One of the first companies that started to develop electric vehicles is Maini Reva. After a relatively short period of time, the worldwide interest for electric cars exploded and the small company managed to attract a lot of interest. Mahindra saw a huge potential in Reva’s future and decided to buy it.

The company’s adventure in the world of electric cars started with a tiny hatchback named the Reva-i which also happened to be the first electric vehicle launched worldwide.

During its life, the electric two seater has received numerous upgrades and is now built in Bangalore (India). Fortunately this wasn’t an isolated project, as Reva is also preparing to launch another two electric vehicles namely the REVA-i NXR and REVA-i NXG, both of them significantly more advanced than the actual model.

Design

2008 Mahindra Reva-i High Resolution Exterior
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The Mahindra Reva-i must be on f the smallest cars that can be seen on today’s roads, as it measures only 2638 mm long. Reva-i’s ultra-compact dimensions make a lot of sense as this tiny two-seater was intended to battle for parking spaces in urban environments.

Unlike the conventional hatchbacks which are covered in a metallic skin, the Reva-i’s body is made of ultra light Acrylonitrile -Butadiene-Styrene. Moreover, the body is built on a modern light tubular space-frame which gives the car a curb weight of only 750 kg.

Though, despite the intensive use of modern technologies, the Reva-i’s exterior design is far from being as innovative, as once could expect. By contrary it looks plain and boring without any fancy lines to break up the monotony.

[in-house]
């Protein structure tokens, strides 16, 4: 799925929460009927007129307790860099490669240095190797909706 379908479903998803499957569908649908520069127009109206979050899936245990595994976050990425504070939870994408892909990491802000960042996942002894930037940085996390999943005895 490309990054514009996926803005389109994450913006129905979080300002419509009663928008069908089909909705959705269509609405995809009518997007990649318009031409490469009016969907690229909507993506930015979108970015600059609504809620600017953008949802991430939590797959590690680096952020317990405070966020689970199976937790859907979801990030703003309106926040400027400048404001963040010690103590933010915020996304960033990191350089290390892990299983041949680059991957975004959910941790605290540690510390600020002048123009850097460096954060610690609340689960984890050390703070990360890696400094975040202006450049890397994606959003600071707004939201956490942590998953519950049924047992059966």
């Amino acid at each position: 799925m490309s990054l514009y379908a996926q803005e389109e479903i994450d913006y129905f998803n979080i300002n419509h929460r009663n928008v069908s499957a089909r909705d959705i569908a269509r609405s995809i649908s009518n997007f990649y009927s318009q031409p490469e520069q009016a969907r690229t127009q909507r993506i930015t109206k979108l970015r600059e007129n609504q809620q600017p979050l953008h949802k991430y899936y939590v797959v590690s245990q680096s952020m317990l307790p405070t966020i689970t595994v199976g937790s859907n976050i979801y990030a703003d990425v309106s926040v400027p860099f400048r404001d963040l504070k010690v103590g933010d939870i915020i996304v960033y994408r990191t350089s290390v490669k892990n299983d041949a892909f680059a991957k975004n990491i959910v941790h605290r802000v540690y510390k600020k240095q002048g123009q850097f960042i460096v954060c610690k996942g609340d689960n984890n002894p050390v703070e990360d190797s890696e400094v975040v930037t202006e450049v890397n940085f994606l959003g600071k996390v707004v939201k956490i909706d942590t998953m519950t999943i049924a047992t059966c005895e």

The rudimentary style starts up front, where we find a set of chunky headlights mounted deep into the body. Underneath, there is a small bumper which it’s fitted with a small air intake and a pair of tiny fog lamps.

The Mahindra Reva-i sits on 13 inch wheels, but despite that these are the smallest wheels available for a passenger car they still look too big when compared to the compact body, giving the car a pretty funny stance. On the other hand, the “big wheels” helps the car to stay better glued to the ground. If you want to diminish the body roll effect caused by the tall height and the small wheelbase even more, the car can be also optionally fitted with a rear roof spoiler.

Interior

2008 Mahindra Reva-i
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You won’t have to be a rocket scientist to guess that the compact exterior dimensions translate into limited interior space. Apart from the cramped cabin, the materials and plastics found inside are rock hard and cheap, while the fit and finish leaves much to be desired.

The driver’s seat is placed very close to the front passengers’ because the transition tunnel is literally absent. You will also feel disturbed by the windshield position which is located too close to your face, giving a claustrophobic sensation. However, thanks to the high driving position, the road visibility is good and the Reva-i offers more legroom than the Smart Fortwo.

Mahindra tried to fit a pair of rear seats inside, but they are too small to be considered practical and can be used only by kids. Fortunately the rear bench can be folded to provide more luggage space.

Once inside you are greeted by a small steering wheel which feels great to hold and it’s not intrusive. You’ll notice that the center dash is pretty ergonomically designed and every button and switch falls easy into the hand.